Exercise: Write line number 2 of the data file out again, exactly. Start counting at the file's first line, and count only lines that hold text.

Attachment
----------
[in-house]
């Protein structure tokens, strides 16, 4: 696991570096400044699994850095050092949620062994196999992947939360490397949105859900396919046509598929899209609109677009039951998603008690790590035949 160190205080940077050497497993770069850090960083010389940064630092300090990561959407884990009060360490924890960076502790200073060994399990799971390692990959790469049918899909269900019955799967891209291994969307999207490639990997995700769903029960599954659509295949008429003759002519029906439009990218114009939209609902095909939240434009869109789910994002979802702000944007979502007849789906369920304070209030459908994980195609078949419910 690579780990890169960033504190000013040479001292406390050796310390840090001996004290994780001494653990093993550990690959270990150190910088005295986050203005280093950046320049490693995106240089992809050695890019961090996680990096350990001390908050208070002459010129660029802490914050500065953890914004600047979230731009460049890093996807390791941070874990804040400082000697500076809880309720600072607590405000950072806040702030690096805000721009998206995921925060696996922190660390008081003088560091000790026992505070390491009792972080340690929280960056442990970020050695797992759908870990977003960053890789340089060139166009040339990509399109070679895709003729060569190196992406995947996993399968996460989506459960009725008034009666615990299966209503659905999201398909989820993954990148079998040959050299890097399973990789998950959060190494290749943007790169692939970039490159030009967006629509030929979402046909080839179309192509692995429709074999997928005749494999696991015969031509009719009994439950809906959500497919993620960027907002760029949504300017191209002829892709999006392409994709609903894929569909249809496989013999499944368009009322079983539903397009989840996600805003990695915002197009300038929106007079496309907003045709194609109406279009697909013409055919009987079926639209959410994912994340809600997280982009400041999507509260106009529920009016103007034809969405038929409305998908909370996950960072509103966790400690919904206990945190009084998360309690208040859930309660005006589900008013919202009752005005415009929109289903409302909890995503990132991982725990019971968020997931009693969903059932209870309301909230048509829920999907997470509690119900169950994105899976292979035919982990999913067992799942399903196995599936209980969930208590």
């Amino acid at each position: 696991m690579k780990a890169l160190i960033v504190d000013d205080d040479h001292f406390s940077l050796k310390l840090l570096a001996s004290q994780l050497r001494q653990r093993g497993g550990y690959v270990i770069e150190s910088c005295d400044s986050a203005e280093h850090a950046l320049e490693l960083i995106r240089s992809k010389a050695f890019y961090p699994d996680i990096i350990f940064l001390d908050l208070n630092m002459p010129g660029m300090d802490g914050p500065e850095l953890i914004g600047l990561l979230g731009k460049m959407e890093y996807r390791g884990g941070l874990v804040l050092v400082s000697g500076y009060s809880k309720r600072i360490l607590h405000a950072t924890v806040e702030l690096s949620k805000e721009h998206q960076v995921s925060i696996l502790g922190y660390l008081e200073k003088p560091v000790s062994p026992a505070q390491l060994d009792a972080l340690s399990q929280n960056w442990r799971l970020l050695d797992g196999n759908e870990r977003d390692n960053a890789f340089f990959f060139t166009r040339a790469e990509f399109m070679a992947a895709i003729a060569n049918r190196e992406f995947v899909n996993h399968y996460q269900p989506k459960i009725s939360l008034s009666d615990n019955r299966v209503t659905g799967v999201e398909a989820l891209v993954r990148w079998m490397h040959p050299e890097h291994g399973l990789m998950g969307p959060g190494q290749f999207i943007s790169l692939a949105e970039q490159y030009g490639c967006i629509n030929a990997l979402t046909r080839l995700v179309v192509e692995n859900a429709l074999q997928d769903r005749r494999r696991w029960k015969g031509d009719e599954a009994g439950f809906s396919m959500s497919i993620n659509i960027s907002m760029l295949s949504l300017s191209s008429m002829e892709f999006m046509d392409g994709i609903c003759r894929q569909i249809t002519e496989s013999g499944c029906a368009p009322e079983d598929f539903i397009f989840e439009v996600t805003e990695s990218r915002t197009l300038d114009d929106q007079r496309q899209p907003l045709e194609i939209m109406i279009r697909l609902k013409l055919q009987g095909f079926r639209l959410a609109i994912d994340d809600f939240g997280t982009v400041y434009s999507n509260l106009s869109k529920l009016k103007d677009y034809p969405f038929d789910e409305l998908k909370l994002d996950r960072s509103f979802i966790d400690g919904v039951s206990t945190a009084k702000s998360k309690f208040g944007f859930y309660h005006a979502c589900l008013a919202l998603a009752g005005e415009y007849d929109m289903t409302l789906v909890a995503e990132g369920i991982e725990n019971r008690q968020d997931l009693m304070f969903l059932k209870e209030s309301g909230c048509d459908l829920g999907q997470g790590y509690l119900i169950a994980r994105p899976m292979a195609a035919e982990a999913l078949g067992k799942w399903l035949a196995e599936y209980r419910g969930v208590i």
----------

């Protein structure tokens, strides 16, 4: 696991570096400044699994850095050092949620062994196999992947939360490397949105859900396919046509598929899209609109677009039951998603008690790590035949 160190205080940077050497497993770069850090960083010389940064630092300090990561959407884990009060360490924890960076502790200073060994399990799971390692990959790469049918899909269900019955799967891209291994969307999207490639990997995700769903029960599954659509295949008429003759002519029906439009990218114009939209609902095909939240434009869109789910994002979802702000944007979502007849789906369920304070209030459908994980195609078949419910 690579780990890169960033504190000013040479001292406390050796310390840090001996004290994780001494653990093993550990690959270990150190910088005295986050203005280093950046320049490693995106240089992809050695890019961090996680990096350990001390908050208070002459010129660029802490914050500065953890914004600047979230731009460049890093996807390791941070874990804040400082000697500076809880309720600072607590405000950072806040702030690096805000721009998206995921925060696996922190660390008081003088560091000790026992505070390491009792972080340690929280960056442990970020050695797992759908870990977003960053890789340089060139166009040339990509399109070679895709003729060569190196992406995947996993399968996460989506459960009725008034009666615990299966209503659905999201398909989820993954990148079998040959050299890097399973990789998950959060190494290749943007790169692939970039490159030009967006629509030929979402046909080839179309192509692995429709074999997928005749494999696991015969031509009719009994439950809906959500497919993620960027907002760029949504300017191209002829892709999006392409994709609903894929569909249809496989013999499944368009009322079983539903397009989840996600805003990695915002197009300038929106007079496309907003045709194609109406279009697909013409055919009987079926639209959410994912994340809600997280982009400041999507509260106009529920009016103007034809969405038929409305998908909370996950960072509103966790400690919904206990945190009084998360309690208040859930309660005006589900008013919202009752005005415009929109289903409302909890995503990132991982725990019971968020997931009693969903059932209870309301909230048509829920999907997470509690119900169950994105899976292979035919982990999913067992799942399903196995599936209980969930208590």